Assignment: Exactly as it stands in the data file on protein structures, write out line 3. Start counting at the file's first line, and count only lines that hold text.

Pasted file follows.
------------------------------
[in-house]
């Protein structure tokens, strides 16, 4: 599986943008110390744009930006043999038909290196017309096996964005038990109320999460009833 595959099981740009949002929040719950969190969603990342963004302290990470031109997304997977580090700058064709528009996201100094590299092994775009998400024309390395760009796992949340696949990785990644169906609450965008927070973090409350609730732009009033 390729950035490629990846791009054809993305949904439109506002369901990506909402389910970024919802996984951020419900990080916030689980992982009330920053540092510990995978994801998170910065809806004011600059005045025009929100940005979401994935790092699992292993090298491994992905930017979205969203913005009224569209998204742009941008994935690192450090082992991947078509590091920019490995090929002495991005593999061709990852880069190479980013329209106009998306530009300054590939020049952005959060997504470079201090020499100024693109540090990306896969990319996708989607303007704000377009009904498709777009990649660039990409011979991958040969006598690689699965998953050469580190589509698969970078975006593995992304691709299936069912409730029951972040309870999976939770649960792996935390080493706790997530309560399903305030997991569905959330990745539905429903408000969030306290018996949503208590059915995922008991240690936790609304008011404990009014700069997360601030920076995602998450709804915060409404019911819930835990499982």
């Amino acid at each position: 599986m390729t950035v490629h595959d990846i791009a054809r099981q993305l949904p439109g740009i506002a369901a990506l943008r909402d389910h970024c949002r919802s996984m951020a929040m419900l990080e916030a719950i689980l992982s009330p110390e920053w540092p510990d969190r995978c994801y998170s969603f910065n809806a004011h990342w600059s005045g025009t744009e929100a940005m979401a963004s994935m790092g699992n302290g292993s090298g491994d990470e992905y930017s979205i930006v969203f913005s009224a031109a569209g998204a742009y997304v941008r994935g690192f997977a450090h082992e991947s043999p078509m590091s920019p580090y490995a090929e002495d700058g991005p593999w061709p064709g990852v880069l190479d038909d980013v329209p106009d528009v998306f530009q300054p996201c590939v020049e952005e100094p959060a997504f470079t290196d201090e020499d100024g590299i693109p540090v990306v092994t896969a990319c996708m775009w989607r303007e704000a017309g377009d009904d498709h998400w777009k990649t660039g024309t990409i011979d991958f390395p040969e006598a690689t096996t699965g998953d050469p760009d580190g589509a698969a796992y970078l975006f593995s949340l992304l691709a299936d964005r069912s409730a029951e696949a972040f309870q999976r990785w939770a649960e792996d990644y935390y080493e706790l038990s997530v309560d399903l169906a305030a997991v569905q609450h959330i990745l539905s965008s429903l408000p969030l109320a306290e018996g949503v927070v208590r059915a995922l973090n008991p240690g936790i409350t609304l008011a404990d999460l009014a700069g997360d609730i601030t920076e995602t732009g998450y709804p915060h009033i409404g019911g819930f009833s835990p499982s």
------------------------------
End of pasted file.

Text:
């Amino acid at each position: 599986m390729t950035v490629h595959d990846i791009a054809r099981q993305l949904p439109g740009i506002a369901a990506l943008r909402d389910h970024c949002r919802s996984m951020a929040m419900l990080e916030a719950i689980l992982s009330p110390e920053w540092p510990d969190r995978c994801y998170s969603f910065n809806a004011h990342w600059s005045g025009t744009e929100a940005m979401a963004s994935m790092g699992n302290g292993s090298g491994d990470e992905y930017s979205i930006v969203f913005s009224a031109a569209g998204a742009y997304v941008r994935g690192f997977a450090h082992e991947s043999p078509m590091s920019p580090y490995a090929e002495d700058g991005p593999w061709p064709g990852v880069l190479d038909d980013v329209p106009d528009v998306f530009q300054p996201c590939v020049e952005e100094p959060a997504f470079t290196d201090e020499d100024g590299i693109p540090v990306v092994t896969a990319c996708m775009w989607r303007e704000a017309g377009d009904d498709h998400w777009k990649t660039g024309t990409i011979d991958f390395p040969e006598a690689t096996t699965g998953d050469p760009d580190g589509a698969a796992y970078l975006f593995s949340l992304l691709a299936d964005r069912s409730a029951e696949a972040f309870q999976r990785w939770a649960e792996d990644y935390y080493e706790l038990s997530v309560d399903l169906a305030a997991v569905q609450h959330i990745l539905s965008s429903l408000p969030l109320a306290e018996g949503v927070v208590r059915a995922l973090n008991p240690g936790i409350t609304l008011a404990d999460l009014a700069g997360d609730i601030t920076e995602t732009g998450y709804p915060h009033i409404g019911g819930f009833s835990p499982s």